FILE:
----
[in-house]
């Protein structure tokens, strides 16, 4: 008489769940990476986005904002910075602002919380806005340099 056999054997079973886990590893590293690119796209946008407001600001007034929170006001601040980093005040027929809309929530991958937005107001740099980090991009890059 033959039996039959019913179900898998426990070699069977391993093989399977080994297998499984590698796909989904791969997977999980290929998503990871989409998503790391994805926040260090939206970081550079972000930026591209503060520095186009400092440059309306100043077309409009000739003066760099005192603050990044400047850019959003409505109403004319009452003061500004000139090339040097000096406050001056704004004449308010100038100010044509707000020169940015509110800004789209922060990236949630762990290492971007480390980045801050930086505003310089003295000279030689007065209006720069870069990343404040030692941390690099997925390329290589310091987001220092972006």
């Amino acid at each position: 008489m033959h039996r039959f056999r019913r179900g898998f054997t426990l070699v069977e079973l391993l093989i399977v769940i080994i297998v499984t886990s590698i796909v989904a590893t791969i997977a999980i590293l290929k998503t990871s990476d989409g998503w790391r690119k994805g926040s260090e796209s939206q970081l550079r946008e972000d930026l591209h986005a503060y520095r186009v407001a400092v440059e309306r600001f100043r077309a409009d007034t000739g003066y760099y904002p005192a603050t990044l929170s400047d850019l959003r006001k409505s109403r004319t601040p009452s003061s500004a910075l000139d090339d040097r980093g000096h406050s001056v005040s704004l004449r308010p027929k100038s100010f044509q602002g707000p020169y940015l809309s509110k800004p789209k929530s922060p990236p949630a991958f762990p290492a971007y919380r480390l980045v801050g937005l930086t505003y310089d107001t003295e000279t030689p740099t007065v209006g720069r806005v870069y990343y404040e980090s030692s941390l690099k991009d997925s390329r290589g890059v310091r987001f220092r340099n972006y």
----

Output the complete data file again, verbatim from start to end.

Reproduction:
[in-house]
């Protein structure tokens, strides 16, 4: 008489769940990476986005904002910075602002919380806005340099 056999054997079973886990590893590293690119796209946008407001600001007034929170006001601040980093005040027929809309929530991958937005107001740099980090991009890059 033959039996039959019913179900898998426990070699069977391993093989399977080994297998499984590698796909989904791969997977999980290929998503990871989409998503790391994805926040260090939206970081550079972000930026591209503060520095186009400092440059309306100043077309409009000739003066760099005192603050990044400047850019959003409505109403004319009452003061500004000139090339040097000096406050001056704004004449308010100038100010044509707000020169940015509110800004789209922060990236949630762990290492971007480390980045801050930086505003310089003295000279030689007065209006720069870069990343404040030692941390690099997925390329290589310091987001220092972006």
């Amino acid at each position: 008489m033959h039996r039959f056999r019913r179900g898998f054997t426990l070699v069977e079973l391993l093989i399977v769940i080994i297998v499984t886990s590698i796909v989904a590893t791969i997977a999980i590293l290929k998503t990871s990476d989409g998503w790391r690119k994805g926040s260090e796209s939206q970081l550079r946008e972000d930026l591209h986005a503060y520095r186009v407001a400092v440059e309306r600001f100043r077309a409009d007034t000739g003066y760099y904002p005192a603050t990044l929170s400047d850019l959003r006001k409505s109403r004319t601040p009452s003061s500004a910075l000139d090339d040097r980093g000096h406050s001056v005040s704004l004449r308010p027929k100038s100010f044509q602002g707000p020169y940015l809309s509110k800004p789209k929530s922060p990236p949630a991958f762990p290492a971007y919380r480390l980045v801050g937005l930086t505003y310089d107001t003295e000279t030689p740099t007065v209006g720069r806005v870069y990343y404040e980090s030692s941390l690099k991009d997925s390329r290589g890059v310091r987001f220092r340099n972006y």